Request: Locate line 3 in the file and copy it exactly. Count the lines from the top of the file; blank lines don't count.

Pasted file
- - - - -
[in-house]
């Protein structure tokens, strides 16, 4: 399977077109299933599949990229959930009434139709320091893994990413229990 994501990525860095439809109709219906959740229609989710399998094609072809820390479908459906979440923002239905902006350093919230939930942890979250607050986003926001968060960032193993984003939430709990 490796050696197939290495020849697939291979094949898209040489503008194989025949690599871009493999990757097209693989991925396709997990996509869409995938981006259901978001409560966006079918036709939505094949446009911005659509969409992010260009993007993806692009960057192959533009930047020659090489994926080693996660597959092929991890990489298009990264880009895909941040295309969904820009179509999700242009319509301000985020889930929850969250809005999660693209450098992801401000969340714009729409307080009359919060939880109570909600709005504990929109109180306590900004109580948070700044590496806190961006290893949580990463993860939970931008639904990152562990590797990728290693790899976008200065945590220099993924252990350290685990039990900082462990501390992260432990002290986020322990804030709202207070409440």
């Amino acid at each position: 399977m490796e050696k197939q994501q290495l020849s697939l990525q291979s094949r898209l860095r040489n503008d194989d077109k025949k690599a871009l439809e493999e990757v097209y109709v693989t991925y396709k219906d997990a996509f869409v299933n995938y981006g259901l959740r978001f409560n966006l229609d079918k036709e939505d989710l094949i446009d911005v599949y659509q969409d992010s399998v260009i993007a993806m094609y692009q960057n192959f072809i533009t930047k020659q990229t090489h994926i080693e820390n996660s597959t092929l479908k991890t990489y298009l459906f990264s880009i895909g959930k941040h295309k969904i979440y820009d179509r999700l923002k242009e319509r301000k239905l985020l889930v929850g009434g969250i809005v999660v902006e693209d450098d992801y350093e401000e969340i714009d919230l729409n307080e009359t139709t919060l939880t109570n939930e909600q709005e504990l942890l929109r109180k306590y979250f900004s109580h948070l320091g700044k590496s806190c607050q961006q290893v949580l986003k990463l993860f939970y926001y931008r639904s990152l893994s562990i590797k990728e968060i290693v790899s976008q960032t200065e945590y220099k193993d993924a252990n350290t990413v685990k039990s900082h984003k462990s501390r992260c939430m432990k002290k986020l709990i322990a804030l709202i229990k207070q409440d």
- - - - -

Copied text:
């Amino acid at each position: 399977m490796e050696k197939q994501q290495l020849s697939l990525q291979s094949r898209l860095r040489n503008d194989d077109k025949k690599a871009l439809e493999e990757v097209y109709v693989t991925y396709k219906d997990a996509f869409v299933n995938y981006g259901l959740r978001f409560n966006l229609d079918k036709e939505d989710l094949i446009d911005v599949y659509q969409d992010s399998v260009i993007a993806m094609y692009q960057n192959f072809i533009t930047k020659q990229t090489h994926i080693e820390n996660s597959t092929l479908k991890t990489y298009l459906f990264s880009i895909g959930k941040h295309k969904i979440y820009d179509r999700l923002k242009e319509r301000k239905l985020l889930v929850g009434g969250i809005v999660v902006e693209d450098d992801y350093e401000e969340i714009d919230l729409n307080e009359t139709t919060l939880t109570n939930e909600q709005e504990l942890l929109r109180k306590y979250f900004s109580h948070l320091g700044k590496s806190c607050q961006q290893v949580l986003k990463l993860f939970y926001y931008r639904s990152l893994s562990i590797k990728e968060i290693v790899s976008q960032t200065e945590y220099k193993d993924a252990n350290t990413v685990k039990s900082h984003k462990s501390r992260c939430m432990k002290k986020l709990i322990a804030l709202i229990k207070q409440d």